• Rivalry USA – China
Geopolitically, the ongoing rivalry between the USA and China will be the dominant factor. Even in the event of a (temporary) agreement in the trade conflict between the two countries, the structural trend from a unipolar to a multipolar world will continue. This will provide fertile soil for conflicts across a wide variety of fields (technology sector, export and investment limits).
• Little room to manoeuvre
Many structural problems will come with an immediate effect on the markets. The room to manoeuvre is limited for economic policies. This means that an average recession would have more dire effects than it would have had previously.
– The current key-lending rate in some important countries is not far off the effective lower bound and the neutral interest rate. The ECB cannot lower the key-lending rates anymore in the event of a recession. Even in case of growth stabilising on low levels, the ECB will be having a hard time raising interest rates. At a Fed funds rate band of 2.25-2.50%, the US Fed is already hitting the level where the interest rates are neither supportive nor restrictive for the economy.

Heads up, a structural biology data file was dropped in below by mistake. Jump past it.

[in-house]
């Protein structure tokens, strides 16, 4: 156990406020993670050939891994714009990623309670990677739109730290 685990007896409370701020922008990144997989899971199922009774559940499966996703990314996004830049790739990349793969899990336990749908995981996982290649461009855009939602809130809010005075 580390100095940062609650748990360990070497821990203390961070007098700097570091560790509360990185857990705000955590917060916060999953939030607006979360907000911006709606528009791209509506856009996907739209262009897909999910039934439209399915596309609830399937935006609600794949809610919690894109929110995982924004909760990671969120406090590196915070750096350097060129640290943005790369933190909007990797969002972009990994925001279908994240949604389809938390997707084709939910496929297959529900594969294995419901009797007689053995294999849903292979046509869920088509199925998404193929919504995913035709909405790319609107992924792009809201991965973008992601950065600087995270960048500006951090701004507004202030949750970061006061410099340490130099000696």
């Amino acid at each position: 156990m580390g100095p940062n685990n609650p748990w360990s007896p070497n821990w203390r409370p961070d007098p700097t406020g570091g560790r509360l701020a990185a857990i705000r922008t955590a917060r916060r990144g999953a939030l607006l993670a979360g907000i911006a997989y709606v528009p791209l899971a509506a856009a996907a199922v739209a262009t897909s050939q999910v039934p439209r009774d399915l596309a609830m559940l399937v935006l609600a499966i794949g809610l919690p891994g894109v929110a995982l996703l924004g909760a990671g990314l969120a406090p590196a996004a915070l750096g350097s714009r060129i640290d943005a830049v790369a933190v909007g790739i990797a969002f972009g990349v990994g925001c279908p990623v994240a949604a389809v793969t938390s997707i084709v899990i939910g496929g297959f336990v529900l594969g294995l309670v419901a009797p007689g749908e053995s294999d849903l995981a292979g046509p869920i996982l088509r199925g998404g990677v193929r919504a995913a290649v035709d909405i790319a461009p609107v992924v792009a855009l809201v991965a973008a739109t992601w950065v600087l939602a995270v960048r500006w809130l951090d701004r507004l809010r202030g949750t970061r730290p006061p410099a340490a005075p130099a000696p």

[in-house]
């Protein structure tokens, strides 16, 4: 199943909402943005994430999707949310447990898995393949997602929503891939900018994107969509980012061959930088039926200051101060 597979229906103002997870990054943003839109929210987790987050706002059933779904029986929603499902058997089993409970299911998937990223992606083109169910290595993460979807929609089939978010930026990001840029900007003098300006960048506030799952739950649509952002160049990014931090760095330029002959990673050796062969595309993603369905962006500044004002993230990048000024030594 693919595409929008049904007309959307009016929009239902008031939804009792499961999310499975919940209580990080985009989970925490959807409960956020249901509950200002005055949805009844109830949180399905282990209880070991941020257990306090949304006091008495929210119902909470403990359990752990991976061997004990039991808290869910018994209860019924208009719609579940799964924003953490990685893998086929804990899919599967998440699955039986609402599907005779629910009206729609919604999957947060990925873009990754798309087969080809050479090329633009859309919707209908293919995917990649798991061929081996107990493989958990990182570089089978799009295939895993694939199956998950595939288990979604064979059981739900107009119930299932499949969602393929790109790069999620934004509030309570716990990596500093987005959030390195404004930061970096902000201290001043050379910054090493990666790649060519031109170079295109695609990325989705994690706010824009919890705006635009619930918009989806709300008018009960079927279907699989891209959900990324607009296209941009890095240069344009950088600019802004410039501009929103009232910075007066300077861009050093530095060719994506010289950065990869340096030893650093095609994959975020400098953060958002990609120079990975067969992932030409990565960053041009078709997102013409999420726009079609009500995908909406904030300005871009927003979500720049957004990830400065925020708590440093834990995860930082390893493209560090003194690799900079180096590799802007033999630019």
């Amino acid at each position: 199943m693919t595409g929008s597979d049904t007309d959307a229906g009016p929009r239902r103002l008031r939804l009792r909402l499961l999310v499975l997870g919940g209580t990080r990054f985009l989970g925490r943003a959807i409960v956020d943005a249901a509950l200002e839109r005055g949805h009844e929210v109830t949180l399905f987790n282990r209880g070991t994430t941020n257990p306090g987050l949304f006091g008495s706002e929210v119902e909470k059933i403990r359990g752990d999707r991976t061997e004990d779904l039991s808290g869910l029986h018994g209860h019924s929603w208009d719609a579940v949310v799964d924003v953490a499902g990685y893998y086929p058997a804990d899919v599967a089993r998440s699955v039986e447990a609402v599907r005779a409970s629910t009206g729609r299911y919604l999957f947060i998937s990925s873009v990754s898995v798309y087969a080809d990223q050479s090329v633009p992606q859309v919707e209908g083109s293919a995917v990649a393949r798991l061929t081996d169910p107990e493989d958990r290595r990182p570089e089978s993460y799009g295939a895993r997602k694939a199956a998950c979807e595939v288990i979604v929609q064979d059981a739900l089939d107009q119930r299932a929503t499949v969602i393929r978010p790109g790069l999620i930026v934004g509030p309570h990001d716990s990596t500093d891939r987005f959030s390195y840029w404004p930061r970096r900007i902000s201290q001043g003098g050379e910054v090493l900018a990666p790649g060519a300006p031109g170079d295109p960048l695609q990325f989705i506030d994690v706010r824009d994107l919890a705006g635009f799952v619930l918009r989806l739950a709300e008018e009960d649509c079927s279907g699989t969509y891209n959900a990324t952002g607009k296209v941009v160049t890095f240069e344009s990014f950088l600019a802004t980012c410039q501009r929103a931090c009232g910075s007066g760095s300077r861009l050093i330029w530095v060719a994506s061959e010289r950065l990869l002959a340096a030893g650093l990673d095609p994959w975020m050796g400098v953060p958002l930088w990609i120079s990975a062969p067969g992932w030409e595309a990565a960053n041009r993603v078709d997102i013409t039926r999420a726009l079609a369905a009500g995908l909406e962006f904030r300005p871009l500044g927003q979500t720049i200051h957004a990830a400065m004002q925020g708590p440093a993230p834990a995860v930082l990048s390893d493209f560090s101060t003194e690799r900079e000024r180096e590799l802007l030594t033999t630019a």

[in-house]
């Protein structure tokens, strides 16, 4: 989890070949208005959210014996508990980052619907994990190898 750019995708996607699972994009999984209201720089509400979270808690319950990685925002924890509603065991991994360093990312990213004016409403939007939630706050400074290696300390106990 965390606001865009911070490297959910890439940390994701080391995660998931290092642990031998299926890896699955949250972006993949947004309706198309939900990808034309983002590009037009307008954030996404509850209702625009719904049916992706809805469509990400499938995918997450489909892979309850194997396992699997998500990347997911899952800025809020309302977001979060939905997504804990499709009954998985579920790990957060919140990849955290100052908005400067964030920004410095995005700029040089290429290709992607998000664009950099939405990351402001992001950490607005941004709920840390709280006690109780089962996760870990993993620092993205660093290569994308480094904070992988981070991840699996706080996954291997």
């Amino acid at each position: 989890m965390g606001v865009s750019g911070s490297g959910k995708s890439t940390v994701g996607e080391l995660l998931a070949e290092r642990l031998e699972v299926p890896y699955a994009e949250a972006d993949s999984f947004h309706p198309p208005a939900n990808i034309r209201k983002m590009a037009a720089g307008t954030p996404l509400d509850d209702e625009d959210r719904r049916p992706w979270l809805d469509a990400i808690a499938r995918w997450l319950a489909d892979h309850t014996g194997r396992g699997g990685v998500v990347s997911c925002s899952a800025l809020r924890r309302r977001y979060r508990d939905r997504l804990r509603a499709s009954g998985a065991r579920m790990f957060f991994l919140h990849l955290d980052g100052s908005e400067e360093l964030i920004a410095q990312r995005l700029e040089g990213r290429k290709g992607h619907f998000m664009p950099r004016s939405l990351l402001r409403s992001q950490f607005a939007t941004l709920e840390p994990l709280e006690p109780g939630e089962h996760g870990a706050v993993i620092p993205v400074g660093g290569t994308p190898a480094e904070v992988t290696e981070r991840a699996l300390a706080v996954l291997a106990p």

– The government debt ratio (Italy) and new debt taken out (USA) are already very advanced.
– In China, the high level of debt in the private sector impedes further positive credit stimulus.
• Search for the fair value
The investment regime tries to establish the fundamentally justified asset price based on the fair value (value strategy), in contrast to carry, trend, or speculation strategies.
Summary: if the most important (hypo)thesis, “weakening, but no recession” were to materialise, risky asset classes (equities) would have to be considered more attractive than risk-free government bonds. The markets have already priced in the transition to a recession. The more cautious signals from the US Fed (i.e. no further rate hikes for the time being) support the markets; as do the cut of the minimum reserve guidelines for banks in China (i.e. more liquidity), the decrease in the oil price, the agreement between Italy and the European Commission about the planned new debt, and the (possible) agreement between the USA and China in their trade conflict. Negative factors are the decline of the survey-based leading indicators for economic growth, in line with the trend, and the political uncertainty (US government shutdown, Brexit).
Prognoses are no reliable indicator for future performance.